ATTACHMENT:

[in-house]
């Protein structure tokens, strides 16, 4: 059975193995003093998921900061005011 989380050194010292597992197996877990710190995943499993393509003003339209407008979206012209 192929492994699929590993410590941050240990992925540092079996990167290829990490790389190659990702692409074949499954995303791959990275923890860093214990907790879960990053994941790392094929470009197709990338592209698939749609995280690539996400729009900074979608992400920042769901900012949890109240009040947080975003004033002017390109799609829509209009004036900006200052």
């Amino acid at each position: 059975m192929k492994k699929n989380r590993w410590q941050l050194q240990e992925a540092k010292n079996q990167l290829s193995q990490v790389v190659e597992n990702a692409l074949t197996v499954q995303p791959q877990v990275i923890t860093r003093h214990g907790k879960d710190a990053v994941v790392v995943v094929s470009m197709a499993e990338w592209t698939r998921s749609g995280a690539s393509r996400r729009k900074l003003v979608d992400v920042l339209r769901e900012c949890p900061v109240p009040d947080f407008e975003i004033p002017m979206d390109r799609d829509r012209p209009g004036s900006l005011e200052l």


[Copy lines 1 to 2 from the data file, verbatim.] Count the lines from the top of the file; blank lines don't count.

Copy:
[in-house]
């Protein structure tokens, strides 16, 4: 059975193995003093998921900061005011 989380050194010292597992197996877990710190995943499993393509003003339209407008979206012209 192929492994699929590993410590941050240990992925540092079996990167290829990490790389190659990702692409074949499954995303791959990275923890860093214990907790879960990053994941790392094929470009197709990338592209698939749609995280690539996400729009900074979608992400920042769901900012949890109240009040947080975003004033002017390109799609829509209009004036900006200052």